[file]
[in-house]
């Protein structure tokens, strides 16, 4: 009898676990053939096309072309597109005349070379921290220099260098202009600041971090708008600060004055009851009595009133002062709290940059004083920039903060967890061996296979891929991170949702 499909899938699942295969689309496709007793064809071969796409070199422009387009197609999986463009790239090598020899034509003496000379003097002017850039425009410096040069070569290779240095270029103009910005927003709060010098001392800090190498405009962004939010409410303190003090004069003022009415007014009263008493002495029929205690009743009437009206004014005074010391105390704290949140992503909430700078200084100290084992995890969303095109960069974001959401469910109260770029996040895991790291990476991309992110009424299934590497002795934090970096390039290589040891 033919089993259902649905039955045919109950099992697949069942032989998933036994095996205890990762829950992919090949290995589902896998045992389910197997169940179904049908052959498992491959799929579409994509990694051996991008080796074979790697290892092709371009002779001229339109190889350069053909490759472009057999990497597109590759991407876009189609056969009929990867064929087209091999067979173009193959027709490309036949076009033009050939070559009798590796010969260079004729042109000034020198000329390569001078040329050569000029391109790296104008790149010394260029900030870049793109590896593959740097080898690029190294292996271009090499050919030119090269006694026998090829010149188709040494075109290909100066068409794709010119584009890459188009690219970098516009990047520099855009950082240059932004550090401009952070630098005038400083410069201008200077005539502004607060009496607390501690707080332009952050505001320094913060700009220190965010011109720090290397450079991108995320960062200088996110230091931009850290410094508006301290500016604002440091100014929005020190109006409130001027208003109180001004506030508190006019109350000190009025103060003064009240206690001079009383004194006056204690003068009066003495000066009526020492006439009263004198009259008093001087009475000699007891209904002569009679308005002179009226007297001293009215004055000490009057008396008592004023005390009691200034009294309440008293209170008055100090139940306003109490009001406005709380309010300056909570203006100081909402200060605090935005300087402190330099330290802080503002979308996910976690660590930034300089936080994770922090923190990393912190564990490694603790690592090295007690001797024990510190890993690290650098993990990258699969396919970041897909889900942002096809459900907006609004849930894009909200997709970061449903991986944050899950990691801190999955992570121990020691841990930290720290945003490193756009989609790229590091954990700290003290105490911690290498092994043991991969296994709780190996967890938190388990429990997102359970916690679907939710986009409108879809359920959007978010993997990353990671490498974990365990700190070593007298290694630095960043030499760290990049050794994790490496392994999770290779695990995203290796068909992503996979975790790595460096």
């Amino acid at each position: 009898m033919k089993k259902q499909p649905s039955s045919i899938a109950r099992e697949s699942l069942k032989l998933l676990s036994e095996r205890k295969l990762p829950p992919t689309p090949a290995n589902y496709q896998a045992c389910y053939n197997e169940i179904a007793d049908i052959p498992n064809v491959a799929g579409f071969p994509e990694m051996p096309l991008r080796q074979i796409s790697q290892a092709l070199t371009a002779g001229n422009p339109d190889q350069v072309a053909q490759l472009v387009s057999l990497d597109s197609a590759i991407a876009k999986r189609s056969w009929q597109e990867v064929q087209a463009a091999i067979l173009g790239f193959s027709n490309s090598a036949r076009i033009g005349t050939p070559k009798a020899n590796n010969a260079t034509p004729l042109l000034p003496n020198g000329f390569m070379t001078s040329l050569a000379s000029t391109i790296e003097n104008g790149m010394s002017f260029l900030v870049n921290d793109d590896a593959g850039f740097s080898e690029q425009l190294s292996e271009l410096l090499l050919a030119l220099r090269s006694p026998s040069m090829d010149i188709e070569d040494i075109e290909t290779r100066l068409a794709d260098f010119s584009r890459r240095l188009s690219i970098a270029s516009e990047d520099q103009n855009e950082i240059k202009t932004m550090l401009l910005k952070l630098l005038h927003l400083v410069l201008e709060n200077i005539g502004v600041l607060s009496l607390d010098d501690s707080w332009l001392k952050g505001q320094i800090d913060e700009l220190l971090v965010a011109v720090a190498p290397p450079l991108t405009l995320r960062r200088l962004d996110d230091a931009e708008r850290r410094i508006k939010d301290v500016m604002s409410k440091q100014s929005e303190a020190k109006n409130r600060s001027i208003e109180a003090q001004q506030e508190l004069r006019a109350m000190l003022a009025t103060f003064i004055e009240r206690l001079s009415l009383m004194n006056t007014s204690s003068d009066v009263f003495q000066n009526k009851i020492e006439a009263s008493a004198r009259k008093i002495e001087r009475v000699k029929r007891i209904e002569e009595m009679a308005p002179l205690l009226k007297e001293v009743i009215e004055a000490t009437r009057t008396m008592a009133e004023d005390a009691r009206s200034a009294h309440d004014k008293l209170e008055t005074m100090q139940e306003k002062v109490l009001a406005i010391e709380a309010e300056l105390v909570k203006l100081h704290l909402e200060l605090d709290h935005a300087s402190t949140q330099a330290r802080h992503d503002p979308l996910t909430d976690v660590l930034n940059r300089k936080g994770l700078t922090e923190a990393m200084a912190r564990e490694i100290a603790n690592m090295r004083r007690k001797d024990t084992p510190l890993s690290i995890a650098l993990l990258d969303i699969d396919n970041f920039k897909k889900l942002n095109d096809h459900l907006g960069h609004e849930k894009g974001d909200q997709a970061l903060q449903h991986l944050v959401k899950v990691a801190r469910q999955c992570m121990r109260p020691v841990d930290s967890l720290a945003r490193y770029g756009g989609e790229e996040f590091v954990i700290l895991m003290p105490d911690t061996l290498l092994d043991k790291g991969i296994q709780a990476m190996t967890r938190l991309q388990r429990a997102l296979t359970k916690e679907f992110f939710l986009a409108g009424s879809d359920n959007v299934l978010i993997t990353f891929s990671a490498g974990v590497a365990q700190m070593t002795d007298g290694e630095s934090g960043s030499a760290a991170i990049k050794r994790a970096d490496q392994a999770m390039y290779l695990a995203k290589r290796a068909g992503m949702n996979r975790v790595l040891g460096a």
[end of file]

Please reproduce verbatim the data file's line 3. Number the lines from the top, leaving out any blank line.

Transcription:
């Amino acid at each position: 009898m033919k089993k259902q499909p649905s039955s045919i899938a109950r099992e697949s699942l069942k032989l998933l676990s036994e095996r205890k295969l990762p829950p992919t689309p090949a290995n589902y496709q896998a045992c389910y053939n197997e169940i179904a007793d049908i052959p498992n064809v491959a799929g579409f071969p994509e990694m051996p096309l991008r080796q074979i796409s790697q290892a092709l070199t371009a002779g001229n422009p339109d190889q350069v072309a053909q490759l472009v387009s057999l990497d597109s197609a590759i991407a876009k999986r189609s056969w009929q597109e990867v064929q087209a463009a091999i067979l173009g790239f193959s027709n490309s090598a036949r076009i033009g005349t050939p070559k009798a020899n590796n010969a260079t034509p004729l042109l000034p003496n020198g000329f390569m070379t001078s040329l050569a000379s000029t391109i790296e003097n104008g790149m010394s002017f260029l900030v870049n921290d793109d590896a593959g850039f740097s080898e690029q425009l190294s292996e271009l410096l090499l050919a030119l220099r090269s006694p026998s040069m090829d010149i188709e070569d040494i075109e290909t290779r100066l068409a794709d260098f010119s584009r890459r240095l188009s690219i970098a270029s516009e990047d520099q103009n855009e950082i240059k202009t932004m550090l401009l910005k952070l630098l005038h927003l400083v410069l201008e709060n200077i005539g502004v600041l607060s009496l607390d010098d501690s707080w332009l001392k952050g505001q320094i800090d913060e700009l220190l971090v965010a011109v720090a190498p290397p450079l991108t405009l995320r960062r200088l962004d996110d230091a931009e708008r850290r410094i508006k939010d301290v500016m604002s409410k440091q100014s929005e303190a020190k109006n409130r600060s001027i208003e109180a003090q001004q506030e508190l004069r006019a109350m000190l003022a009025t103060f003064i004055e009240r206690l001079s009415l009383m004194n006056t007014s204690s003068d009066v009263f003495q000066n009526k009851i020492e006439a009263s008493a004198r009259k008093i002495e001087r009475v000699k029929r007891i209904e002569e009595m009679a308005p002179l205690l009226k007297e001293v009743i009215e004055a000490t009437r009057t008396m008592a009133e004023d005390a009691r009206s200034a009294h309440d004014k008293l209170e008055t005074m100090q139940e306003k002062v109490l009001a406005i010391e709380a309010e300056l105390v909570k203006l100081h704290l909402e200060l605090d709290h935005a300087s402190t949140q330099a330290r802080h992503d503002p979308l996910t909430d976690v660590l930034n940059r300089k936080g994770l700078t922090e923190a990393m200084a912190r564990e490694i100290a603790n690592m090295r004083r007690k001797d024990t084992p510190l890993s690290i995890a650098l993990l990258d969303i699969d396919n970041f920039k897909k889900l942002n095109d096809h459900l907006g960069h609004e849930k894009g974001d909200q997709a970061l903060q449903h991986l944050v959401k899950v990691a801190r469910q999955c992570m121990r109260p020691v841990d930290s967890l720290a945003r490193y770029g756009g989609e790229e996040f590091v954990i700290l895991m003290p105490d911690t061996l290498l092994d043991k790291g991969i296994q709780a990476m190996t967890r938190l991309q388990r429990a997102l296979t359970k916690e679907f992110f939710l986009a409108g009424s879809d359920n959007v299934l978010i993997t990353f891929s990671a490498g974990v590497a365990q700190m070593t002795d007298g290694e630095s934090g960043s030499a760290a991170i990049k050794r994790a970096d490496q392994a999770m390039y290779l695990a995203k290589r290796a068909g992503m949702n996979r975790v790595l040891g460096a």